Thomas Wentworth Higginson, Massachusetts in the Army and Navy during the war of 1861-1865, vol. 2, I. List of officers from Massachusetts in United States Navy, 1861 to 1865. (search)
d.Actg. Ensign. Feb. 18, 1863.Actg. Ensign. Laird, Robert W.,Mass.Mass.Mass.Apr. 28, 1864.Actg. Ensign.New Hampshire.Store Ship.Aug. 30, 1865.Hon. discharged.Actg. Ensign. Lamson, Charles W.,Mass.Mass.Mass.July 8, 1861.Actg. Master.Pampero; Granite City.West Gulf.Feb. 25, 1865.Appointment revoked.Actg. Master. Officers from Massachusetts in United States Navy—Continued. name.Where Born.State of which a Citizen.State from which Appointed.appointment.Vessels on which Served.Squadron.Term Engr. Read, Frederick, Credit, Wilbraham.-Mass.Mass.Dec. 24, 1862.Actg. Ensign.Victory.Mississippi.Sept. 16, 1865.Hon. discharged.Actg. Master. Mar. 5, 1864.Actg. Master. Read, John,Mass.Mass.Mass.Nov. 6, 1862.Actg. Asst. Paymr.Keokuk; Granite City.West Gulf.Mar. 20, 1865.Resigned.Actg. Asst. Paymr. Read, William, Services no longer required.Mass.Mass.Mass.Nov. 22, 1864.Actg. Ensign and Pilot.Passaic.South Atlantic.June 13, 1865.Appointment revoked.Actg. Ensign and Pilot. Read, Wil
Southern Historical Society Papers, Volume 24. (ed. Reverend J. William Jones), chapter 1.23 (search)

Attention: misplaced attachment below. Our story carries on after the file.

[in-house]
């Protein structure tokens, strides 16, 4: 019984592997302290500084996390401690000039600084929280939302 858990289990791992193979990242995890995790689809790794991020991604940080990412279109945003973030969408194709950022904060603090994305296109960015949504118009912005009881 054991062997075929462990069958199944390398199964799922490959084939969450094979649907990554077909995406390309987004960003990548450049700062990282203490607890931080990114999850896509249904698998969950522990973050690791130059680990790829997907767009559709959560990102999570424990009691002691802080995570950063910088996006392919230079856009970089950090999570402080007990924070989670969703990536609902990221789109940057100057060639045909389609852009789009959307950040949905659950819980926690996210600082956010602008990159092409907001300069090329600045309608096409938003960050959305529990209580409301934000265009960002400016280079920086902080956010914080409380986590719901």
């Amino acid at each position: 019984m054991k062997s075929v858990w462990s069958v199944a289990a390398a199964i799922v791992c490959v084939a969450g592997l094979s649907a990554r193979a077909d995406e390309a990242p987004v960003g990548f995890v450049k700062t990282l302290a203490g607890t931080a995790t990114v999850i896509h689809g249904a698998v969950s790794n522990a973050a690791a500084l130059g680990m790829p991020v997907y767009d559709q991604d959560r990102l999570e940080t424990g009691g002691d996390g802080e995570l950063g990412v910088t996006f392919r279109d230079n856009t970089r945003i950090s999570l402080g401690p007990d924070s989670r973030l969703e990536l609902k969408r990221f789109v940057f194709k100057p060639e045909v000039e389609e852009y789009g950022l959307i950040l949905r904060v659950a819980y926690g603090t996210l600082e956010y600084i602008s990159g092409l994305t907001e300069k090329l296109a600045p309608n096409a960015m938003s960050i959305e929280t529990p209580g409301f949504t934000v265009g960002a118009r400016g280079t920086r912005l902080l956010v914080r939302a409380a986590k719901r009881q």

, Thomas Grissom; steamer North Heath, Julius Dosher; steamer Let Her Rip, E. T. Burruss; steamer Beauregard, J. W. Potter; steamer Owl, T. B. Garrason, steamer Agnes Fry, Thomas Dyer; steamer Kate, C. C. Morse; steamer Sirene; John Hill; steamer Calypso, C. G. Smith; steamer Ella, John Savage; steamer Condor, Thomas Brinkman; steamer Cognetta, E. T. Daniels; steamer Mary Celeste, J. W. Anderson. Many other steamers might be named, among them the Brittanica, Emma, Dee, Antonica, Victory, Granite City, Stonewall Jackson, Flora, Havelock, Hero, Eagle, Duoro, Thistle, Scotia, Gertrude, Charleston, Colonel Lamb, Dolphin, and Dream, whose pilots' names may or may not be among those already recalled. These are noted here from memory, for there is no record extant. All of these men were exposed to constant danger, and one of them, J. W. Anderson, of the Mary Celeste, died a hero's death. Shortly after leaving the port of Nassau on his last voyage, he was stricken down by yellow-fever. Th
Comte de Paris, History of the Civil War in America. Vol. 4. (ed. Henry Coppee , LL.D.), Book III:—the Third winter. (search)
hed Atchafalaya Bay, and immediately resumed its sailing, escorted by four gunboats, the Clifton, Sachem, Arizona, and Granite City, which were to protect it during the voyage and prepare the landing. Each of these vessels carried several guns of ls close to the western shore of Sabine Pass and the Confederate works. At a certain distance in rear of her comes the Granite City, escorting the transports that have been able to pass the bar. These vessels are, at a given signal, to land on this st capture it all; and the more easily as a part of the transports have stranded near the shore, and the captain of the Granite City hastened to repair to the high seas with his ship. Fortunately, the Confederates, busy with the capture they have just made, allow night to come upon them, and the transports, protected by the Granite City, which has at last returned, recross the bar, followed by the Arizona, again released. The failure of the expedition was complete. The capture of the Sachem an